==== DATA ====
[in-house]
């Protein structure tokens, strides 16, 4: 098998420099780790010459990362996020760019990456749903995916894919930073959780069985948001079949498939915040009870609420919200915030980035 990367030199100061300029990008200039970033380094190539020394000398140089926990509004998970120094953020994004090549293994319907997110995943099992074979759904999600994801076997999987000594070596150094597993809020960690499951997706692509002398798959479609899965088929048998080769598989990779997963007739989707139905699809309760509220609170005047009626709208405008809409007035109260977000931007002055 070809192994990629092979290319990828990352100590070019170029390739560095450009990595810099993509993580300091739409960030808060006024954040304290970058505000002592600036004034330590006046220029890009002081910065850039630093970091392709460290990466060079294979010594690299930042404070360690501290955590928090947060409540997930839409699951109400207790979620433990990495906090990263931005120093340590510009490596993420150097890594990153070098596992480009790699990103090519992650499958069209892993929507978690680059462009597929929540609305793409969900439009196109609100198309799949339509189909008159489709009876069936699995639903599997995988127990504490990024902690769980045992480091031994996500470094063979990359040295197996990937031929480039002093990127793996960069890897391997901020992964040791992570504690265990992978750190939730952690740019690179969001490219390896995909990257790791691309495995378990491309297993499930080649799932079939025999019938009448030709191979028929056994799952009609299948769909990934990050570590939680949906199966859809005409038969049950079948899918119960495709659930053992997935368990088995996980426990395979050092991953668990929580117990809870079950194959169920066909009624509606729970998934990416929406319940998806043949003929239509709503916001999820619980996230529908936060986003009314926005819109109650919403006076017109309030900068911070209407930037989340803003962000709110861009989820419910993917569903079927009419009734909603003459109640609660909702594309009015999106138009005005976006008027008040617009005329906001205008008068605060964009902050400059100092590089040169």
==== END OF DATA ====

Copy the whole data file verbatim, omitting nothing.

[in-house]
């Protein structure tokens, strides 16, 4: 098998420099780790010459990362996020760019990456749903995916894919930073959780069985948001079949498939915040009870609420919200915030980035 990367030199100061300029990008200039970033380094190539020394000398140089926990509004998970120094953020994004090549293994319907997110995943099992074979759904999600994801076997999987000594070596150094597993809020960690499951997706692509002398798959479609899965088929048998080769598989990779997963007739989707139905699809309760509220609170005047009626709208405008809409007035109260977000931007002055 070809192994990629092979290319990828990352100590070019170029390739560095450009990595810099993509993580300091739409960030808060006024954040304290970058505000002592600036004034330590006046220029890009002081910065850039630093970091392709460290990466060079294979010594690299930042404070360690501290955590928090947060409540997930839409699951109400207790979620433990990495906090990263931005120093340590510009490596993420150097890594990153070098596992480009790699990103090519992650499958069209892993929507978690680059462009597929929540609305793409969900439009196109609100198309799949339509189909008159489709009876069936699995639903599997995988127990504490990024902690769980045992480091031994996500470094063979990359040295197996990937031929480039002093990127793996960069890897391997901020992964040791992570504690265990992978750190939730952690740019690179969001490219390896995909990257790791691309495995378990491309297993499930080649799932079939025999019938009448030709191979028929056994799952009609299948769909990934990050570590939680949906199966859809005409038969049950079948899918119960495709659930053992997935368990088995996980426990395979050092991953668990929580117990809870079950194959169920066909009624509606729970998934990416929406319940998806043949003929239509709503916001999820619980996230529908936060986003009314926005819109109650919403006076017109309030900068911070209407930037989340803003962000709110861009989820419910993917569903079927009419009734909603003459109640609660909702594309009015999106138009005005976006008027008040617009005329906001205008008068605060964009902050400059100092590089040169």